Friday, October 03, 2008

Chanel Gardenia

Long before there was Marc Jacobs' take on gardenia, there was Chanel Gardenia. It's been years since I wore Chanel Gardenia but here I am back in love with it, and I don't think I'll ever be without it again. It's such a beautiful white floral fragrance, truly in a class of its own. Gardenia was originally created in 1925. It was part of the classic Rue Cambon series. Although I doubt the current version is the same as the 1925 launch, I'm glad the Gardenia smells as it does now. It's a floral bouquet but one in which you can't specifically pick out any one flower (although it is predominantly a jasmine blend), and it has a light and transparent, but never sporty, feel. Imagine gardenias blooming in a crystal room, and you might be able to imagine the luminous scent of Chanel Gardenia.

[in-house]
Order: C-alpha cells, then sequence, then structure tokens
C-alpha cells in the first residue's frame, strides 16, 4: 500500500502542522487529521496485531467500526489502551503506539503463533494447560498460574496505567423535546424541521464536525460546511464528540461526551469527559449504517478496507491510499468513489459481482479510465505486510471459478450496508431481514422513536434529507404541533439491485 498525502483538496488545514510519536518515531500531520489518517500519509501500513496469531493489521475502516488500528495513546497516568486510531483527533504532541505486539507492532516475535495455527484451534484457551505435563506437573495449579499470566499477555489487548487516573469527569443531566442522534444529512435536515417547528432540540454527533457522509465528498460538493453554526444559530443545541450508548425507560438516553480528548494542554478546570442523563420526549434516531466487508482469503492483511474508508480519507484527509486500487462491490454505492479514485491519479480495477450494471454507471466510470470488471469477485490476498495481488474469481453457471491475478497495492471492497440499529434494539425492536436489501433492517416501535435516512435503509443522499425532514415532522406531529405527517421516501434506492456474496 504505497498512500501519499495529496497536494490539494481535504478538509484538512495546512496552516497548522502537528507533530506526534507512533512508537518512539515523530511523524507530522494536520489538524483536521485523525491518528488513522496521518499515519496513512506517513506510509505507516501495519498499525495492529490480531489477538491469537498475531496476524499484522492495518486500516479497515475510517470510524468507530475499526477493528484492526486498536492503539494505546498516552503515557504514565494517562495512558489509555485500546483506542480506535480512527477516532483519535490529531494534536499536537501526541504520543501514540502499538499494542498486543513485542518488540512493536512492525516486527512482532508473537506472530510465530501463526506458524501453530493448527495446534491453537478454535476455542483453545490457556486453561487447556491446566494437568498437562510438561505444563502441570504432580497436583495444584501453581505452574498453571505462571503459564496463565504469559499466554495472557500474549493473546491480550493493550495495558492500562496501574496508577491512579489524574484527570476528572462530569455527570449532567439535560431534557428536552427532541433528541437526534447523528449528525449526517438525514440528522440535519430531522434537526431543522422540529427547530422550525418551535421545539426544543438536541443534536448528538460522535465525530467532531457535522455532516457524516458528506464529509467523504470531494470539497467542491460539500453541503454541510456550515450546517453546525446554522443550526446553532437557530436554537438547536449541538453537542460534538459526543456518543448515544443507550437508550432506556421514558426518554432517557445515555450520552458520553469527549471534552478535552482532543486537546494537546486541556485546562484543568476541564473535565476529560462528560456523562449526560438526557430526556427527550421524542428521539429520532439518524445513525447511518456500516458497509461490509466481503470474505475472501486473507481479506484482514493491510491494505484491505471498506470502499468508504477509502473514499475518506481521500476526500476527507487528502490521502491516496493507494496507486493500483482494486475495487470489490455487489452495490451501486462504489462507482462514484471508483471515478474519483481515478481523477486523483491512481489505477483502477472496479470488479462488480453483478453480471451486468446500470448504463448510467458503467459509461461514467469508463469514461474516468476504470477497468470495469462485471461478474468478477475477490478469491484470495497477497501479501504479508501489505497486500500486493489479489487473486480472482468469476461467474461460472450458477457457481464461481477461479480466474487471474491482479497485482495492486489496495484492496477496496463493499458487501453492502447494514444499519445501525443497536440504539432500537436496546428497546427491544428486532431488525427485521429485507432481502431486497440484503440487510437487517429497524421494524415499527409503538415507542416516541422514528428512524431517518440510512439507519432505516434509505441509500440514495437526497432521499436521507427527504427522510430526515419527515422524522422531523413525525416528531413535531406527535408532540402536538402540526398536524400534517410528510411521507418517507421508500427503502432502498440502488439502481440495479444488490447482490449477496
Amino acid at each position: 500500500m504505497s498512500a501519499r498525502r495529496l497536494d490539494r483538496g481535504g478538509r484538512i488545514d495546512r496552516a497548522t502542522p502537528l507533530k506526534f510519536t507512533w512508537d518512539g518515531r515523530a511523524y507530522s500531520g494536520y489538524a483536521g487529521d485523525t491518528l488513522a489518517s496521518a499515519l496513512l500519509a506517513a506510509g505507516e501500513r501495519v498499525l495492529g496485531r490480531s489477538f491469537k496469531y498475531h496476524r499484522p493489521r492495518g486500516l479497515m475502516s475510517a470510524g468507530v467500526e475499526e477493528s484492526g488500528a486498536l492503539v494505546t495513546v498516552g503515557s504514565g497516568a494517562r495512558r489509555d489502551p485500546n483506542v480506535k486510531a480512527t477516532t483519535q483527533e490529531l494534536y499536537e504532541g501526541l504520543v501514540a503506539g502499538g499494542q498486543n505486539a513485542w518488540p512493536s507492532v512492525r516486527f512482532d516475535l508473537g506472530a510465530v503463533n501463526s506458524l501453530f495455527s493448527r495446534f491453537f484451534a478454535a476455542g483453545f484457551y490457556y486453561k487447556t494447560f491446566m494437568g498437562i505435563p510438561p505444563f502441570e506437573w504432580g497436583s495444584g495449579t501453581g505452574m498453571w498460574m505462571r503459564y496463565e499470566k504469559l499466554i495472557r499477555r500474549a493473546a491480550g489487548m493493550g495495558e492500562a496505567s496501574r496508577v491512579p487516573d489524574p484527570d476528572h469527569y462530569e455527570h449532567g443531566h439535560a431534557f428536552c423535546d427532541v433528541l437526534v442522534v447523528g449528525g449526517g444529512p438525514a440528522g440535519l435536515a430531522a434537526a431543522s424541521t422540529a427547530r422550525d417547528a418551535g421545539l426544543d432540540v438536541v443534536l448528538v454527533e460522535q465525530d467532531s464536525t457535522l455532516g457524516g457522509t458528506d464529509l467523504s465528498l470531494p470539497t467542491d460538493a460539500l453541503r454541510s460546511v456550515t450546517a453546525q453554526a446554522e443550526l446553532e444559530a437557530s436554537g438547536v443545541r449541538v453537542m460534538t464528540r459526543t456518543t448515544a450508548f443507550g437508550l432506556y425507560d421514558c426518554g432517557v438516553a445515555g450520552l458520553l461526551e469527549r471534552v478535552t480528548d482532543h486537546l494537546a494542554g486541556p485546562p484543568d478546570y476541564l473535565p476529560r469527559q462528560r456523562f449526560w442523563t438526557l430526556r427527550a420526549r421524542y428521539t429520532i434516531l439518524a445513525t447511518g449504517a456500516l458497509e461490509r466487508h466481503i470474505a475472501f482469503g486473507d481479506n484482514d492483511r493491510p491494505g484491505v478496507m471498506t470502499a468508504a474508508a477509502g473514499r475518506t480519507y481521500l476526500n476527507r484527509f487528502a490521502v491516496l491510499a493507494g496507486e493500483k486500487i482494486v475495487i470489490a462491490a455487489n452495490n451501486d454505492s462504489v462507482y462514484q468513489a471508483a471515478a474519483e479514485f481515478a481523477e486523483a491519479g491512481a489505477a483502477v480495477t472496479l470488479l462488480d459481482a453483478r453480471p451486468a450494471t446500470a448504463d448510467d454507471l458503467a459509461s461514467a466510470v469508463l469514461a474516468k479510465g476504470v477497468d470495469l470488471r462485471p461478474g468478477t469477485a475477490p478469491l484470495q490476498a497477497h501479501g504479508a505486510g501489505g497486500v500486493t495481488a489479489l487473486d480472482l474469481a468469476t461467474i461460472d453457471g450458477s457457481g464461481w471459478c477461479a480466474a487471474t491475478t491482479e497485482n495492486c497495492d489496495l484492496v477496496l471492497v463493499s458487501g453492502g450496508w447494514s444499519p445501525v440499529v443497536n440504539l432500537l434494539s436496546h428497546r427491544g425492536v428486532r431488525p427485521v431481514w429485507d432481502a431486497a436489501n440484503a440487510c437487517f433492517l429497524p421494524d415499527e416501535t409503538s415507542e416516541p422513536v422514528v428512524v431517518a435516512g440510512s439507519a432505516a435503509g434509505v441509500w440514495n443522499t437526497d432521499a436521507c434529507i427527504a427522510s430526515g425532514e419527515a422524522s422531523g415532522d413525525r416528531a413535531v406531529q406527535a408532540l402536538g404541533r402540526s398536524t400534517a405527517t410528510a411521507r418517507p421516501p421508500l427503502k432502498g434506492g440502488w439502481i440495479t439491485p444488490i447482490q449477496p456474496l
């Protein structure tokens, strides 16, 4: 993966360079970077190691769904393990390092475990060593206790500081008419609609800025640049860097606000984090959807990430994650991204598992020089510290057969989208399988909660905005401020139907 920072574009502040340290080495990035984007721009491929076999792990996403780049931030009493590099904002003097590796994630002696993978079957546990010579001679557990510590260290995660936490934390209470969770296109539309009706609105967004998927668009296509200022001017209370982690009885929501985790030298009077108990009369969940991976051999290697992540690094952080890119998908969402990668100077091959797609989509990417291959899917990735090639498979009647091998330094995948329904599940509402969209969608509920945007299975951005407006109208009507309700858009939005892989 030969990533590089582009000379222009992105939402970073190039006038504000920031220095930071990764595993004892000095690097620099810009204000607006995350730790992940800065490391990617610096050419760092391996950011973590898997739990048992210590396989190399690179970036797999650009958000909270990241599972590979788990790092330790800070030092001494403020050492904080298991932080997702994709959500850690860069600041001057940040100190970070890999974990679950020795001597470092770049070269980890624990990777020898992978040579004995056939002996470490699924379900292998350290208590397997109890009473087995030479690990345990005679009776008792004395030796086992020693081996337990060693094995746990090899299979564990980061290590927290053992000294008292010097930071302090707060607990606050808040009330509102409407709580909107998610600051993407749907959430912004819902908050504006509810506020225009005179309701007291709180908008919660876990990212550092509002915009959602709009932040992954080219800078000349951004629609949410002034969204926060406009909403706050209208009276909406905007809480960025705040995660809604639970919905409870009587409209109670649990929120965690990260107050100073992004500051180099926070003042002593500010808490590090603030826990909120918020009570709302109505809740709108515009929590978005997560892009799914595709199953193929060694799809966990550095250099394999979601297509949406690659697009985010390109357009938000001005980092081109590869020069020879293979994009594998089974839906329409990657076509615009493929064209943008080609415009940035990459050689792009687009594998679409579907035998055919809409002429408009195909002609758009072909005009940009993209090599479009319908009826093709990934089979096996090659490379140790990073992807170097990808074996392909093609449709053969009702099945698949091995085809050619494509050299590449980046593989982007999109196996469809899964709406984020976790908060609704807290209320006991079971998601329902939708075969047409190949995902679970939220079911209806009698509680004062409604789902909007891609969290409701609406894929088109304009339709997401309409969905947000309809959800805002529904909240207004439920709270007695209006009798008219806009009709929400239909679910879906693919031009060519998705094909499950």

I could probably compare it most closely with Pure Tiffany and L'Artisan Parfumeur La Chasse aux Papillons, but Chanel Gardenia has a slightly sweeter floral heart. Compared to Marc Jacobs' scent, Chanel Gardenia is devoid of any noticeable skin musk accord, and dries down cleanly. In a way, I am also reminded of Kate Spade EDP, also a pretty scent, but I feel that Kate Spade is more "flowery", greener (sharper) and perhaps heavier. The white floral heart of Chanel Gardenia with orange blossom and tuberose in the mix almost smells candied, but the overall scent is still a lovely and elegant one. It doesn't smell too retro-classic, nor too commonplace and mainstream - like a perfect wedding day in September in New York City, it's crisp and sophisticated, a polite, polished white floral with a lively burst of joy. I can make Chanel Gardenia my signature scent if pressed, but since I don't have to absolutely choose just one, I'm delighted to have it as part of my most beloved year-round collection.

Jan Moran's notes:
Chanel Gardenia (1925/93, Floral)
Top Notes: Absolutes of jasmine, gardenia, orange blossom, tuberose
Heart Notes: Clove, sage, pimiento
Base Notes: Musk, patchouli, sandalwood, vetiver

(Image: herhis.com)